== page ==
I don’t know if Alas had read Eliot…

So I’ll leave that thought for now. Instead I’ll look at some representative passages from the text to explore Alas’ style and manner of conveying character, themes and subject matter.

Let’s start with character. Here’s one of the first of many (MANY!) set-piece portraits of one of the huge cast, in this case one of the three major players: Don Fermín De Pas, vicar-general and canon theologian of the cathedral church of Vetusta (an archaic Spanish word for ‘antiquated’ – an unsubtle sign for the conservative, backward-looking provinciality of the city), which is clearly based on the Oviedo in Asturias in which Alas spent much of his adult life (as an academic lawyer and journalist-critic; La Regenta was his first novel, written at the age of 37).

A pair of bell-ringer street urchins had observed him in the street below from their church tower vantage-point. As the man passes by, they admire his legs:

This was real class! Not one stain! The feet were like a lady’s; the hose was purple, like a bishop’s; and each shoe was a work of painstaking craftsmanship in the finest leather, displaying a simple yet elegant silver buckle which looked very splendid against the colour of the stocking. (ch. 1, p. 26)

 Here, in this first character portrait of the novel, the narrative technique is apparent. The opening words, without quotation marks, are clearly the thoughts of the working-class boy – it’s what Rutherford in his introduction calls estilo latente, better known now as free indirect style, and usually associated with Flaubert. Elsewhere in the novel Alas has longer, more nuanced ‘sympathetic projection’ passages in which he does flag up the device with quotation marks. This makes for a disconcerting layer of complexity as the viewpoints shift back and forth frequently between characters and the ironical narrator, often many times within a short space (Rutherford gives examples and explores them). It serves to dramatise the layers of motive in these flawed, hypocritical characters.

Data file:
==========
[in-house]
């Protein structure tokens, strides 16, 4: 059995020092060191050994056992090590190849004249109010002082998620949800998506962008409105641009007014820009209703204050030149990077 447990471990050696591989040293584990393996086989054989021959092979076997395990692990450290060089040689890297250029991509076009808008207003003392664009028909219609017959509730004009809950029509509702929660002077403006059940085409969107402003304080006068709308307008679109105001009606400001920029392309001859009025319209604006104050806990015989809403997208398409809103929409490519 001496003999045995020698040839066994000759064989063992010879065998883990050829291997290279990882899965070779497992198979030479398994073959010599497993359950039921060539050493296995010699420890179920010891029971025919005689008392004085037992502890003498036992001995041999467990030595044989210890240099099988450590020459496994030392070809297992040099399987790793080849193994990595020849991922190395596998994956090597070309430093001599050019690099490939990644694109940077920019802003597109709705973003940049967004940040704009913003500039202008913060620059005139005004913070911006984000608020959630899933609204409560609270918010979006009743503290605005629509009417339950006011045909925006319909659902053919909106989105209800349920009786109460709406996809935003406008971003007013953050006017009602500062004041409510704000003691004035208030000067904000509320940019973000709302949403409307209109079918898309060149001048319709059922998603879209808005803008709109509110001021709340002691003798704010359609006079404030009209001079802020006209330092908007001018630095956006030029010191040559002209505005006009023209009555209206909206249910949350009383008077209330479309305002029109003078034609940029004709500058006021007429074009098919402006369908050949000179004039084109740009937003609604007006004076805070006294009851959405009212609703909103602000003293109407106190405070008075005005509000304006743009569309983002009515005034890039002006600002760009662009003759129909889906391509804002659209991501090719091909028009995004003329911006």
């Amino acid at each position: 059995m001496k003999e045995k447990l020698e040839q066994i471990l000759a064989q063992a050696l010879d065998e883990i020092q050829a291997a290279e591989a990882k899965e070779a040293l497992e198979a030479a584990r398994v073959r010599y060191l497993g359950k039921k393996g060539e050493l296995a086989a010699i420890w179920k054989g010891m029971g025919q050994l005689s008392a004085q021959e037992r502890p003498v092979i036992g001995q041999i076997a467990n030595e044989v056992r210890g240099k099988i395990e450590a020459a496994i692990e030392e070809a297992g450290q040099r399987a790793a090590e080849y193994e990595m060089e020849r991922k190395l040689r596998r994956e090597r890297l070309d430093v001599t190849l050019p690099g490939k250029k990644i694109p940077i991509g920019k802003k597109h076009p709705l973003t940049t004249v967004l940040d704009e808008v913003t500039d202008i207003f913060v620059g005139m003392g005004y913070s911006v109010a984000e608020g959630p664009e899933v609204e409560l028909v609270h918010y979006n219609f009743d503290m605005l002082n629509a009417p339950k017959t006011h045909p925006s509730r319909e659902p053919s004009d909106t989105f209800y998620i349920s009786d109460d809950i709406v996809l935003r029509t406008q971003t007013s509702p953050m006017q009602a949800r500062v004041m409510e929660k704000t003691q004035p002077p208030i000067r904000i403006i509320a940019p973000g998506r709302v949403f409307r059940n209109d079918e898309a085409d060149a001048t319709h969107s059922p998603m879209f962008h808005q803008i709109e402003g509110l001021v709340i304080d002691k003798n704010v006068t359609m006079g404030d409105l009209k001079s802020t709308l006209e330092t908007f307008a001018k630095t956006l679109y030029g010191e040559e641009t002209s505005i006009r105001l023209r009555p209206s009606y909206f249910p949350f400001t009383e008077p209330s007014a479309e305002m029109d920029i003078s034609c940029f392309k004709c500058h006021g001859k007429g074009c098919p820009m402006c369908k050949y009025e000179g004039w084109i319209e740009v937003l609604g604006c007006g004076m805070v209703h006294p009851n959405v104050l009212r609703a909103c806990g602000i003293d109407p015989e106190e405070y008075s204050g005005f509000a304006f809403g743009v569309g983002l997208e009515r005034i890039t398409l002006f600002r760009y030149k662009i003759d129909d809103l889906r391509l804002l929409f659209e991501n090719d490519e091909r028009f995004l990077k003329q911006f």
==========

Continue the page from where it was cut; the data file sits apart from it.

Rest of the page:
There’s humour in this extract, too. The urchin is most impressed by the cleanness of the canon’s appearance; he would of course be mud-spattered or dusty and unwashed himself, and his naivety enables Alas to switch to a more knowing voice in the rest of the paragraph.

Although the comparison with a lady’s feet focalises largely on the boy’s viewpoint, the detail now starts to veer away from his to a voice more akin to that of the worldly, satirical-ironic narrator (more deeply cynical, I suspect, than Alas himself). That long third sentence has a more sophisticated vocabulary than the boy’s, and it introduces us to the more darkly critical, overtly critical portrait of de Pas that follows:

The post-boy was right, De Pas did not use cosmetics.

The denial is a comically transparent indication of the canon’s excessive attention to his appearance, his barely-concealed sensuality that we later learn culminates in his falling passionately in love with the eponymous judge’s wife, Ana. His hypocrisy is drawn, perhaps not always very subtly, but with great gusto, to our attention from the outset. It’s a fundamental factor in the two parallel plots mentioned above. De Pas fails Ana as a spiritual father and mentor, and precipitates her fall into the arms of the handsome Mesía – to whom I hope to turn in a later post.